You consider yourself forward thinking in the running of your business. You operate an enhanced maternity pay scheme – mothers who take maternity leave get paid at full pay for a few months, instead of being paid at 90% of their earnings for six weeks and then at the prescribed rate, which is currently £139.58.

Then a male employee announces his good news – he’s having a baby! And he wants to play a big part in the baby’s upbringing; so he wants to share the mother’s leave. That’s fine – you know it has to be fine: shared parental leave is now the law.

But, and this is the sticking point, this employee wants to be paid the same as mothers taking maternity leave, even though you pay more maternity pay than required by law. He asserts that’s his right.

Is he right? The shared leave regulations don’t cover this situation. They merely state that shared parental leave must be paid at the prescribed rate.

His argument is not that your system is contrary to the shared parental pay regulations, but that it's discriminatory. This question has now made its way to an employment tribunal, in a case brought by David Snell against Network Rail. Network Rail also employed his wife, and whilst on shared parental leave she was to receive full pay for six months. Mr Snell, on the other hand, was told he’d only receive about £140 per week.

During the course of the litigation, Network Rail accepted at least part of Mr Snell’s position – that this scheme was indirect sex discrimination. Presumably, they accepted that fewer men would be entitled to full pay during shared parental leave and that they could not justify this policy.

Will this be costly for Network Rail? Apart from almost £30,000 that they were ordered to pay Mr Snell, it appears the direct cost will not be so high as Network Rail has opted to reduce mothers’ entitlement, rather than increase fathers’.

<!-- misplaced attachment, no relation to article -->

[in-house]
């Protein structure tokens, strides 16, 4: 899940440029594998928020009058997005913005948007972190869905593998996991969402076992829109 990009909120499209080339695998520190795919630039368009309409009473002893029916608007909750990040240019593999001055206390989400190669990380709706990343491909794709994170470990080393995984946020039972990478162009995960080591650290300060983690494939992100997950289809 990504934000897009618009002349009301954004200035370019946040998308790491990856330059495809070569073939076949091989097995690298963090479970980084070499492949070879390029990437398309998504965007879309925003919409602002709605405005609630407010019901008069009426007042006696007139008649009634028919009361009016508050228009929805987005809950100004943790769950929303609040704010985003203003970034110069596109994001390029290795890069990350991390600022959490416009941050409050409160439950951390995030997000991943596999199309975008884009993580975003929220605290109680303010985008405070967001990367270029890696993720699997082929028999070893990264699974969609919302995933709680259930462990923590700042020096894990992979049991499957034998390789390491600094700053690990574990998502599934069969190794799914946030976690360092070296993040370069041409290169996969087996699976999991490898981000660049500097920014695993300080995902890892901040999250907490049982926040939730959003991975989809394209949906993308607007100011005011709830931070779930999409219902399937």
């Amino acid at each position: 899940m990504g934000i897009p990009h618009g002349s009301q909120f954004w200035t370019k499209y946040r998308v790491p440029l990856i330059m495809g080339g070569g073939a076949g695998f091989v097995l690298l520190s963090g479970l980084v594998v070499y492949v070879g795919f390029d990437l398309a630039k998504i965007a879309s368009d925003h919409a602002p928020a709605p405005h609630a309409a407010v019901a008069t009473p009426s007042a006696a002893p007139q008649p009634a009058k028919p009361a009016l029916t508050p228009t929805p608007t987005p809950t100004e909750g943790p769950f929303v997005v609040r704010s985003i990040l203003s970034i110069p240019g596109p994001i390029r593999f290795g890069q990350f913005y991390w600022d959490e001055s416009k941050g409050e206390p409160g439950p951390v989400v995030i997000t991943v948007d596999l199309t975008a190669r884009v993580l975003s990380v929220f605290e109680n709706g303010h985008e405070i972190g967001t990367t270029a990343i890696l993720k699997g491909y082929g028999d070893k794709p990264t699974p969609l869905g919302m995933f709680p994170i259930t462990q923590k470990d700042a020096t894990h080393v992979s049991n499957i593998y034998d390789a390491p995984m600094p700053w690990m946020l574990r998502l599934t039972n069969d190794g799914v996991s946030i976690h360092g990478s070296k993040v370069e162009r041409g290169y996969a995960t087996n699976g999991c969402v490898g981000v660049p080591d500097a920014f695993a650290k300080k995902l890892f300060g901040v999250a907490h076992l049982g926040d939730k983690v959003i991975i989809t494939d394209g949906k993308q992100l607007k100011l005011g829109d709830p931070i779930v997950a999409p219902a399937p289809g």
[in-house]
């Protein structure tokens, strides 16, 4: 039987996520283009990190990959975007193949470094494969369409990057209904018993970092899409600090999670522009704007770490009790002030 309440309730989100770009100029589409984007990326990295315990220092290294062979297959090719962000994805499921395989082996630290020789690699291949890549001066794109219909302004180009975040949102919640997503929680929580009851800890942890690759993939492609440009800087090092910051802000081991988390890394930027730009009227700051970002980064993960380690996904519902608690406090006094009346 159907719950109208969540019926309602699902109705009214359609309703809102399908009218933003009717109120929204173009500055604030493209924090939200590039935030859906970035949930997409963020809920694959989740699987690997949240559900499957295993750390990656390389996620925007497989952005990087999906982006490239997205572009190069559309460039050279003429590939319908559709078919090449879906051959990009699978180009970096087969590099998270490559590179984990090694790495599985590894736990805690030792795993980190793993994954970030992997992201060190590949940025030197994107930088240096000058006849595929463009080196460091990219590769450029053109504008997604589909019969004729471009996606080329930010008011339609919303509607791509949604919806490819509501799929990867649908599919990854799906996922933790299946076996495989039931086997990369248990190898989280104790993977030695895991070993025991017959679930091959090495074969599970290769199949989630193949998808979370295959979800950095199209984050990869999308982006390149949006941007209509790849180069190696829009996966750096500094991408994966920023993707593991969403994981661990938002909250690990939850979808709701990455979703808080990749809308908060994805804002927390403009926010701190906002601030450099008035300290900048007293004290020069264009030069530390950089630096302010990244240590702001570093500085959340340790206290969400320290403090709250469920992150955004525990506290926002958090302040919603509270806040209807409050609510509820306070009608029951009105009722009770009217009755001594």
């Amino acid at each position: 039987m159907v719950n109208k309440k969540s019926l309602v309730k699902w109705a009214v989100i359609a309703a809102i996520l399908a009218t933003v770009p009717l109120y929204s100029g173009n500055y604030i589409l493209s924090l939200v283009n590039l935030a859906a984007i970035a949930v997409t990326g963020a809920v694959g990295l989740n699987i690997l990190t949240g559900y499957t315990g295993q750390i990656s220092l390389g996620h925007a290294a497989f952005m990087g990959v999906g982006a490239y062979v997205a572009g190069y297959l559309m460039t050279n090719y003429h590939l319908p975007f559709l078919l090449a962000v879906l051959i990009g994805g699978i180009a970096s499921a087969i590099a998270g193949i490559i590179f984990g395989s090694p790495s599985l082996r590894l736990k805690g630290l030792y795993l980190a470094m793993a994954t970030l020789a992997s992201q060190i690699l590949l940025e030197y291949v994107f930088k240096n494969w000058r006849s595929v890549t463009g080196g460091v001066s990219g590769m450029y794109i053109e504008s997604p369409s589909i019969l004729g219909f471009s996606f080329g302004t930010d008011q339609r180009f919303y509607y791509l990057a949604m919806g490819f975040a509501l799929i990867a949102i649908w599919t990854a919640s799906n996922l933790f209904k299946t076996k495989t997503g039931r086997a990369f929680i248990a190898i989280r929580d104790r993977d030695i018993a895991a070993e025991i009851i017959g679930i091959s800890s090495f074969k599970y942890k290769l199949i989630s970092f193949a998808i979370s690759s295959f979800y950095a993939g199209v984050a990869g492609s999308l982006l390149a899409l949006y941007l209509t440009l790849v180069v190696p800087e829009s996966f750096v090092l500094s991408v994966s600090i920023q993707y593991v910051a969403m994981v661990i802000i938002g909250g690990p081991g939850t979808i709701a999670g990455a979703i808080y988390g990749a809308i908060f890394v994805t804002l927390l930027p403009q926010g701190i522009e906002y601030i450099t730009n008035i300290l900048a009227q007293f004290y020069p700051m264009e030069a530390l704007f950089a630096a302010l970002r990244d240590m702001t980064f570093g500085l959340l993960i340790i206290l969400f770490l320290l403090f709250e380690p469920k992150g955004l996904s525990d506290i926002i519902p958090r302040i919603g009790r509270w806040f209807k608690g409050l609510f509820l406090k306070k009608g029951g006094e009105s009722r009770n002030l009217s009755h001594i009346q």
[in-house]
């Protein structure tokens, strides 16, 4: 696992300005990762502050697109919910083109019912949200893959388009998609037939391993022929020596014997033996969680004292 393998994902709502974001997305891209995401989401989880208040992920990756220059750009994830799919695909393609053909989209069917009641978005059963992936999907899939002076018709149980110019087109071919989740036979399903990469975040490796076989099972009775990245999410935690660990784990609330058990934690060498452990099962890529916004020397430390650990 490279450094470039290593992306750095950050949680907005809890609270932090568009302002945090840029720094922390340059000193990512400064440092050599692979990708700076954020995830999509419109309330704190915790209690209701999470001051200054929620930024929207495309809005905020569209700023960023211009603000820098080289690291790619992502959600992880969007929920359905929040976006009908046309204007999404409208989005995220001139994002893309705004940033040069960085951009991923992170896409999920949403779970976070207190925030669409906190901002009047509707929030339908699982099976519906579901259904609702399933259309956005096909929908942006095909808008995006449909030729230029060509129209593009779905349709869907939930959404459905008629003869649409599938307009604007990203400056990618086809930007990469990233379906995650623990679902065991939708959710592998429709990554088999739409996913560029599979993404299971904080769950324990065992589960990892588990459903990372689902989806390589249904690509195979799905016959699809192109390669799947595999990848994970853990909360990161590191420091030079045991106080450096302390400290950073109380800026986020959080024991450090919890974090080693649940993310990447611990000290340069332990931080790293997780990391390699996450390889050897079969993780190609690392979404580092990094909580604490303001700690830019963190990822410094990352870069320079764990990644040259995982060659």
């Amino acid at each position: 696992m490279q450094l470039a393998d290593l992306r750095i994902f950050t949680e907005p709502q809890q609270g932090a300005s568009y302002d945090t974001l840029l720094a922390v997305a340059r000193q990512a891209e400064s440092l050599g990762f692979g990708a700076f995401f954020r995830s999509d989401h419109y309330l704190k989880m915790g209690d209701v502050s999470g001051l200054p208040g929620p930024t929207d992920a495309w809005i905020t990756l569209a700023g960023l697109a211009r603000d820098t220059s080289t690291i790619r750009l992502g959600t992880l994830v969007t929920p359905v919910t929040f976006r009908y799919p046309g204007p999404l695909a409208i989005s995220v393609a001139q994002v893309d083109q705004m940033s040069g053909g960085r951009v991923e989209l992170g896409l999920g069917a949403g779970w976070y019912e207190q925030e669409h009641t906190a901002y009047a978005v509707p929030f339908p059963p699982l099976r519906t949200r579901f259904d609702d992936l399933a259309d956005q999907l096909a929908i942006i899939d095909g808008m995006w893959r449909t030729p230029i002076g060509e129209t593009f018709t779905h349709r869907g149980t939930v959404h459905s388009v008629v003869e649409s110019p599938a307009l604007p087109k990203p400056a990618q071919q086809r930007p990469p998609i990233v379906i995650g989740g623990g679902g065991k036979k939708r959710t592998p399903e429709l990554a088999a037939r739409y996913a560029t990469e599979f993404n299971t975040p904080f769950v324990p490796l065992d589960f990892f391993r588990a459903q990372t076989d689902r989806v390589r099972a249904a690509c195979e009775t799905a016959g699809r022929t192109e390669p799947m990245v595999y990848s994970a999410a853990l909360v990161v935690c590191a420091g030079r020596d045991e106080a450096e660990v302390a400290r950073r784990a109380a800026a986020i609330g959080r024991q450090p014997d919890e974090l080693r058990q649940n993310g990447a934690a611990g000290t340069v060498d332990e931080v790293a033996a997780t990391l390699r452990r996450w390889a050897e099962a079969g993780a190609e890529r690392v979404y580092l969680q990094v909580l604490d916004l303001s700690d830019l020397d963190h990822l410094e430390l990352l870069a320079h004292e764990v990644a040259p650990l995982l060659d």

Is that response wise? Well that is too big a question for this post, and will surely have been considered at length by Network Rail. However, if they previously considered it sensible to pay generous maternity leave – presumably to encourage mothers to relax whilst raising children and then to return to work – that reasoning might still apply. After all, the total period of parental pay is neither increased nor decreased by shared parental pay. Granting full pay to the father will encourage him to take time off to raise his children before returning to work – and it should have the knock on effect of enabling mothers to return to work sooner, which is good for business.

If you require further advice on any employment issue, you may wish to join our community; on elXtr we have numerous guides on employment law issues, including a fact sheet explaining shared parental leave and pay in more detail.

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